Sharp Brains: Brain Fitness and Cognitive Health News

Neuroplasticity, Brain Fitness and Cognitive Health News

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How do you respond to unfamiliar music?

Music seems to be a social glue. Think of how love songs enhance our roman­tic feel­ings, how march­ing bands inten­si­fy our affin­i­ty for the home team, or how huge rock con­certs make us feel one with a crowd of thou­sands. Music has some spe­cial pow­er to increase our sense of con­nec­tion and help us affil­i­ate with oth­ers.

But why? What’s hap­pen­ing in our brains that makes an iso­lat­ed set of sounds res­onate in these ways? A new neu­ro­science study aimed to find out. Read the rest of this entry »

Best predictor of sustained weight-loss? Prefrontal cortex activation

Fig­ure 3. Weight Loss at Month 1 Cor­re­lat­ed with Changes in BOLD in Regions Asso­ci­at­ed with Cog­ni­tive Con­trol. Cred­it: Selin Neselil­er et al

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New research sug­gests that high­er-lev­el brain func­tions have a major role in los­ing weight. In a study among 24 par­tic­i­pants at a weight-loss clin­ic, those who achieved great­est suc­cess in terms of weight loss demon­strat­ed more activ­i­ty in the brain regions of the lat­er­al pre­frontal cor­tex asso­ci­at­ed with self-con­trol. Read the rest of this entry »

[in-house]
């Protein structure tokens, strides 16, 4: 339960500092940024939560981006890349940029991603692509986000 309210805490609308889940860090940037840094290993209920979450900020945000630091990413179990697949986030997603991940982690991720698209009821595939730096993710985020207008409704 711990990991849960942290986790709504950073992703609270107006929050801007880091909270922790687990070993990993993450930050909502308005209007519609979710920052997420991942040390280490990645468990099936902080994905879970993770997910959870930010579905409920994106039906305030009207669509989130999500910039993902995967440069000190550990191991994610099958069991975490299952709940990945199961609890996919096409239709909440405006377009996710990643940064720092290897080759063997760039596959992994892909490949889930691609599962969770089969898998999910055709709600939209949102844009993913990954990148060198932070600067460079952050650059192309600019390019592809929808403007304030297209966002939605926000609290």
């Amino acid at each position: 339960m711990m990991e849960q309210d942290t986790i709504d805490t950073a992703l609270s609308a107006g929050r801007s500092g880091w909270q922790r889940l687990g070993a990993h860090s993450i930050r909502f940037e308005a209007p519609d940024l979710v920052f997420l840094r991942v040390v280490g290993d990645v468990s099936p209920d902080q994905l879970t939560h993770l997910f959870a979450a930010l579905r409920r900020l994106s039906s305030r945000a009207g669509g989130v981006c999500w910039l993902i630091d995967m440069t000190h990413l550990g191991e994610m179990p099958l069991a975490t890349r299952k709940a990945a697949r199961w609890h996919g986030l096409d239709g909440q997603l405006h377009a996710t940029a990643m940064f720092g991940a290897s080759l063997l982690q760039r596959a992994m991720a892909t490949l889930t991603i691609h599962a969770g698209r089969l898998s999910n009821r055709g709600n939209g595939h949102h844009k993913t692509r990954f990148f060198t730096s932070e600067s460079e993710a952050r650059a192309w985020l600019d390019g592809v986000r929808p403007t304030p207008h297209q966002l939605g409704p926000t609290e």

Brain imaging show that patients with Alzheimer’s disease can still remember and enjoy their favorite songs

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Music Acti­vates Regions of the Brain Spared by Alzheimer’s Dis­ease (Uni­ver­si­ty of Utah):

Ever get chills lis­ten­ing to a par­tic­u­lar­ly mov­ing piece of music? You can thank the salience net­work of the brain for that emo­tion­al joint. Sur­pris­ing­ly, this region also remains an island of remem­brance that is spared from the rav­ages of Alzheimer’s dis­ease. Researchers at the Uni­ver­si­ty of Utah Health are look­ing to this region of the brain to devel­op music-based treat­ments to help alle­vi­ate anx­i­ety in patients with demen­tia. Their research Read the rest of this entry »

NHS Choices helps improve brain health and science literacy by reporting findings in context — as seen in this brain training & schizophrenia example

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Video game-based ‘brain train­ing’ may help peo­ple with schiz­o­phre­nia (NHS Choic­es):

Peo­ple with schiz­o­phre­nia can be trained by play­ing a video game to con­trol the part of the brain linked to ver­bal hal­lu­ci­na­tions,” BBC News reports Read the rest of this entry »

Study shows how practicing gratitude can help train your brain and improve mental health over time

With the rise of man­aged health care, which empha­sizes cost-effi­cien­cy and brevi­ty, men­tal health pro­fes­sion­als have had to con­front this burn­ing ques­tion: How can they help clients derive the great­est pos­si­ble ben­e­fit from treat­ment in the short­est amount of time? Read the rest of this entry »

About SharpBrains

As seen in The New York Times, The Wall Street Journal, BBC News, CNN, Reuters and more, SharpBrains is an independent market research firm tracking health and performance applications of brain science.

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